Wednesday, Oct 24, 2012
Friday, Apr 27, 2012
Nyamuragira volcano in the DR Congo might be forming a new lava lake in its summit caldera. ... [more]
Nyamuragira volcano photos:
Nyamuragira volcanoNyamuragira, a large shield volcano similar to Mauna Loa on Hawai'i, is one of Africa's most active volcanoes. Every few years, it produces eruptions often from radial fissures emitting lava fountains and large, fluid lava flows travelling many kilometers into the scarsely populated area of tropical forest and farmland surrounding it.
Background:Nyamuragira is Africa's and one of the world's most active volcano. It erupts roughly every two years, producing large fluid lava flows.
Nyamuragira is is a massive high-potassium basaltic shield volcano located about 25 km north of Lake Kivu in the East African Rift Valley NW of Nyiragongo volcano. It has a volume of 500 cubic km, and extensive lava flows from the volcano blanket 1500 square km of the East African Rift, some lava flows having travelled more than 30 km from the summit. The broad shield volcano, 3058 m high, has a summit caldera, about 2 km wide and walls up to about 100 m high. During some eruptions, a lava lake is contained within the caldera. As typical for shield volcanoes, it has both eruptions inside the summit caldera and from extensive rift zones on the flanks, producing numerous fissures and cinder cones.
2011-2012 Kimanura flank eruption
A new flank eruption from started at Nyamuragira on 6 November 2011, from a series of E-W aligned fissures located about 10 km east of the summit caldera. The eruption started with intense ground fracturing (evidence of which was observed during our expedition) and tall lava fountains from several vents, that quickly started to built the western Kimanura cone complex.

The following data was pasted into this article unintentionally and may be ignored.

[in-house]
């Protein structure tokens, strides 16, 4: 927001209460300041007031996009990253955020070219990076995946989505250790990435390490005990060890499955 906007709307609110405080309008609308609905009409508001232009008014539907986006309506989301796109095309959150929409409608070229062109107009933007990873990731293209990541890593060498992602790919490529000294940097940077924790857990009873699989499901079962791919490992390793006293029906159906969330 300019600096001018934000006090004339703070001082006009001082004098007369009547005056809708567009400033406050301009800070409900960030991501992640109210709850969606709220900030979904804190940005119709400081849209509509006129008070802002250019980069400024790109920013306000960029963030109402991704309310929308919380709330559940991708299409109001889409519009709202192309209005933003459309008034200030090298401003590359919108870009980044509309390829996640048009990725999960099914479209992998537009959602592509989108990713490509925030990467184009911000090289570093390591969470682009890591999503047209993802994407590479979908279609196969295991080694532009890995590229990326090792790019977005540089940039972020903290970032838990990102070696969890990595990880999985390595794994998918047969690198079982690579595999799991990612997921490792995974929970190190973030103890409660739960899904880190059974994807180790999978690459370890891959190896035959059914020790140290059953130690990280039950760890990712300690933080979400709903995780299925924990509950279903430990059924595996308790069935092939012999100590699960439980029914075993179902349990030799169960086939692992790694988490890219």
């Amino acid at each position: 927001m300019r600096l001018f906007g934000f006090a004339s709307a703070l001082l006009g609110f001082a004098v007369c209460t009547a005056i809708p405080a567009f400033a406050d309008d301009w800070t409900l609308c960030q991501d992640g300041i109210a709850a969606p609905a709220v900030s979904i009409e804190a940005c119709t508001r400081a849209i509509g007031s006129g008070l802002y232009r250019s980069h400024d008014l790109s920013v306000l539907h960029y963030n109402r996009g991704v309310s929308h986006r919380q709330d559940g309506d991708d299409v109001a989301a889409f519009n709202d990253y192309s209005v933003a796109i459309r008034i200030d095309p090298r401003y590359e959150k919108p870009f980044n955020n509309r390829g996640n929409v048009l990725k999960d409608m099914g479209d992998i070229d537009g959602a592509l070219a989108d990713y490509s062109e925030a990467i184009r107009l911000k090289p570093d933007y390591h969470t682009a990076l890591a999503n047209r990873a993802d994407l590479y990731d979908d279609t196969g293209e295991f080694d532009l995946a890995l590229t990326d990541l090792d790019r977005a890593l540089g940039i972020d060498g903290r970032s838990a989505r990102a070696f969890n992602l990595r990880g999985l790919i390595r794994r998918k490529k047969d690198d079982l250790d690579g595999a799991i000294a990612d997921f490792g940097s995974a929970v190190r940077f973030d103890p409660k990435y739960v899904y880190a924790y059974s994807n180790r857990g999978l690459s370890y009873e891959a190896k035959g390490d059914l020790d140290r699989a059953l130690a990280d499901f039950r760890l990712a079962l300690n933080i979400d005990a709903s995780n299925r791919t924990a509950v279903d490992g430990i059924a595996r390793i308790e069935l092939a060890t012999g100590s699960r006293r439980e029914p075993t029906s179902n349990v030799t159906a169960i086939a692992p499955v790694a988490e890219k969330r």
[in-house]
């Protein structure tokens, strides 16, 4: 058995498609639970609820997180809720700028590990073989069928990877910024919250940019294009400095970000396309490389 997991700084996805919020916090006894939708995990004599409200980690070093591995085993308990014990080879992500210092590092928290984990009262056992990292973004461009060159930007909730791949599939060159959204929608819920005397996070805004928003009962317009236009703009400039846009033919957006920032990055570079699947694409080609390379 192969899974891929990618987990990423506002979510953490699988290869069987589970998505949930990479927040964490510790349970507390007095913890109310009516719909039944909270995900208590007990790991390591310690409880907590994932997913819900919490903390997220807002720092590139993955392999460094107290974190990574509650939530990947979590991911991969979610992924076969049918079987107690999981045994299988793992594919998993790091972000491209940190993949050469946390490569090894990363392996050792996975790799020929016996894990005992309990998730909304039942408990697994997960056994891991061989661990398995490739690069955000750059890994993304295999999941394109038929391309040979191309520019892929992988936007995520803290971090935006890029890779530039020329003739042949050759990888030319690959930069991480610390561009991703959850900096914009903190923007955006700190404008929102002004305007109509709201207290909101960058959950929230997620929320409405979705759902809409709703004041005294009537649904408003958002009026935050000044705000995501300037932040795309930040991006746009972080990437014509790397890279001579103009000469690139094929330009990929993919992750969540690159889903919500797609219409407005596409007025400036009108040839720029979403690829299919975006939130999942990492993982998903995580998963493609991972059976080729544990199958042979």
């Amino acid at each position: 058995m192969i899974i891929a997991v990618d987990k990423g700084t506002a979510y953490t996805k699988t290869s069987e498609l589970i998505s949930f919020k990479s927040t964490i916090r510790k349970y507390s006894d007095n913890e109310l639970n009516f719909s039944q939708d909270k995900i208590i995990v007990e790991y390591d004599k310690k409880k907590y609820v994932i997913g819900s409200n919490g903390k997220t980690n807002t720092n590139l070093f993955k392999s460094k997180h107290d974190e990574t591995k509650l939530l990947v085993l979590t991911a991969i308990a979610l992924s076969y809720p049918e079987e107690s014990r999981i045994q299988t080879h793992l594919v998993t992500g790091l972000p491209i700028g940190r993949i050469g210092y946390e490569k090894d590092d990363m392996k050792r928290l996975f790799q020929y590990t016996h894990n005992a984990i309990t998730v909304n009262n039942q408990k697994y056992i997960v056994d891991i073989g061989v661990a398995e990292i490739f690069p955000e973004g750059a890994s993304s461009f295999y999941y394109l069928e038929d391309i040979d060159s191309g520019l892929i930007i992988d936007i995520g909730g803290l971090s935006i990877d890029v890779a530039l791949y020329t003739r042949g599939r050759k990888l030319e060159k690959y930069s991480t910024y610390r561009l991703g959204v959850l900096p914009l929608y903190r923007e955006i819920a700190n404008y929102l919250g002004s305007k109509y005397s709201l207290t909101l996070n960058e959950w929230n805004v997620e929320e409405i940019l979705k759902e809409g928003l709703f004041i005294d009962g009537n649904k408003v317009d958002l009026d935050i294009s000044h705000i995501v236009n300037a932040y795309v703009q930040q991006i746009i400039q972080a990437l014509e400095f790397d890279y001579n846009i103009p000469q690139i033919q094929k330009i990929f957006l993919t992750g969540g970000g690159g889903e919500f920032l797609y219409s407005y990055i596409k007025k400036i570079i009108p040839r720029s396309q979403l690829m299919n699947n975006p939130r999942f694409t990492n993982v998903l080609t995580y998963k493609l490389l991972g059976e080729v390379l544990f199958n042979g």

Lava flows traveled many kilometers to the north, burning large areas of forest, but caused no damage to infrastructure, since the area is not populated. Tall fountaining lasted about 1 week, and moved to intense spattering from active lava-lake filled vents and strombolian explosions. Depending on the wind direction, areas surrounding the vents received up to about 1 meter of lapilli and scoria fallout. A second cluster of vents opened about 1 km down-slope on the same fissure system in early January and produced lava fountains our first expedition group in January was lucky to observe from close. Another, similar sized complex of vents built up quickly the so-called east Kimanura vent complex. Similar to the activity of the western complex, lava fountaining merged into a form of intense spattering from boiling lava lake activity and continued to fee large lava flows traveling to the north. As of 2 February, the eruption is still continuing.
It seems likely that this eruption ranks as one of the volcano´s largest during the past 100 years, both in duration and total lava volume erupted.